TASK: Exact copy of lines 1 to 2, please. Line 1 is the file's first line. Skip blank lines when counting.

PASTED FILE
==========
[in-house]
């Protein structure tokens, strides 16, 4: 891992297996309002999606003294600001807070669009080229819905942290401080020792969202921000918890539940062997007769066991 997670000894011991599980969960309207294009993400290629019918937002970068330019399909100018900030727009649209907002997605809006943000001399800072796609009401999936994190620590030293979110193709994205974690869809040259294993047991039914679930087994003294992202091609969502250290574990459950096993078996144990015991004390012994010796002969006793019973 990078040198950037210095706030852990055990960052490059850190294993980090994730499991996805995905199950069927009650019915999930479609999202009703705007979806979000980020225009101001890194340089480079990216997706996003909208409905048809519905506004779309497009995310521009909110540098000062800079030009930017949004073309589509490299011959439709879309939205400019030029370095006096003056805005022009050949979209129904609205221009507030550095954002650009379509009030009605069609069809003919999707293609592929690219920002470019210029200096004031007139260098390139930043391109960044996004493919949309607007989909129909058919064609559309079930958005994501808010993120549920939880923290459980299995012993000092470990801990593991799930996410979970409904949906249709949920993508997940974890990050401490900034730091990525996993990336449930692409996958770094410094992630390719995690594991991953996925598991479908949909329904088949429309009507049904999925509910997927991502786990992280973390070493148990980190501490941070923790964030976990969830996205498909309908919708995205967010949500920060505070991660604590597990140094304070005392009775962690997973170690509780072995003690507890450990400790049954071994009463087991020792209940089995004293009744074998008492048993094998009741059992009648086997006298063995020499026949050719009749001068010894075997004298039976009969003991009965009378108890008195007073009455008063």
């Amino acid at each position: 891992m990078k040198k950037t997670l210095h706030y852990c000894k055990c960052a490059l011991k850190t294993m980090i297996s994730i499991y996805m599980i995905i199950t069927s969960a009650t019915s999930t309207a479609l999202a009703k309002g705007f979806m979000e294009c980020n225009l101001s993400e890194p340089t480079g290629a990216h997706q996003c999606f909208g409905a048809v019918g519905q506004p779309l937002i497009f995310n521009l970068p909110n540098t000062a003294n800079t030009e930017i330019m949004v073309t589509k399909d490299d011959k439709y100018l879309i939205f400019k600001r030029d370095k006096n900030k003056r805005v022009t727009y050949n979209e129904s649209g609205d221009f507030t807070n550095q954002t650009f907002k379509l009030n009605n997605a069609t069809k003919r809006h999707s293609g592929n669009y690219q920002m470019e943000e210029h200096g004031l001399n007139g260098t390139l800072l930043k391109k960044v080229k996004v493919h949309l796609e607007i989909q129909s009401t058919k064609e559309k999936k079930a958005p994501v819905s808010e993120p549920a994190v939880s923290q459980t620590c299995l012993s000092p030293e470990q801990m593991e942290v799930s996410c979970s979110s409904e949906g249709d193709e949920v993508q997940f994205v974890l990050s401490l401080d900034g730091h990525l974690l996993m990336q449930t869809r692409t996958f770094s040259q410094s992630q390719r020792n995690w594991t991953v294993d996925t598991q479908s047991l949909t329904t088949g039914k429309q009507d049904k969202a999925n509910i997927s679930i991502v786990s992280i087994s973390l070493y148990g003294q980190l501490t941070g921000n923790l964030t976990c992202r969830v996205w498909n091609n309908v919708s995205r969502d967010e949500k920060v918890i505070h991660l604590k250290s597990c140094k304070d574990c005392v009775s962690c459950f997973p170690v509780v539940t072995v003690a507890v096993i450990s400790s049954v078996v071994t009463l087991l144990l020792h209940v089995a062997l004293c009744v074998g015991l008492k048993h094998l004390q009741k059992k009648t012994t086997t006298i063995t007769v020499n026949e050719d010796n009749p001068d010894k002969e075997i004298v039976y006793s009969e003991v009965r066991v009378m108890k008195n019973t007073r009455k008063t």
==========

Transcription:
[in-house]
């Protein structure tokens, strides 16, 4: 891992297996309002999606003294600001807070669009080229819905942290401080020792969202921000918890539940062997007769066991 997670000894011991599980969960309207294009993400290629019918937002970068330019399909100018900030727009649209907002997605809006943000001399800072796609009401999936994190620590030293979110193709994205974690869809040259294993047991039914679930087994003294992202091609969502250290574990459950096993078996144990015991004390012994010796002969006793019973 990078040198950037210095706030852990055990960052490059850190294993980090994730499991996805995905199950069927009650019915999930479609999202009703705007979806979000980020225009101001890194340089480079990216997706996003909208409905048809519905506004779309497009995310521009909110540098000062800079030009930017949004073309589509490299011959439709879309939205400019030029370095006096003056805005022009050949979209129904609205221009507030550095954002650009379509009030009605069609069809003919999707293609592929690219920002470019210029200096004031007139260098390139930043391109960044996004493919949309607007989909129909058919064609559309079930958005994501808010993120549920939880923290459980299995012993000092470990801990593991799930996410979970409904949906249709949920993508997940974890990050401490900034730091990525996993990336449930692409996958770094410094992630390719995690594991991953996925598991479908949909329904088949429309009507049904999925509910997927991502786990992280973390070493148990980190501490941070923790964030976990969830996205498909309908919708995205967010949500920060505070991660604590597990140094304070005392009775962690997973170690509780072995003690507890450990400790049954071994009463087991020792209940089995004293009744074998008492048993094998009741059992009648086997006298063995020499026949050719009749001068010894075997004298039976009969003991009965009378108890008195007073009455008063």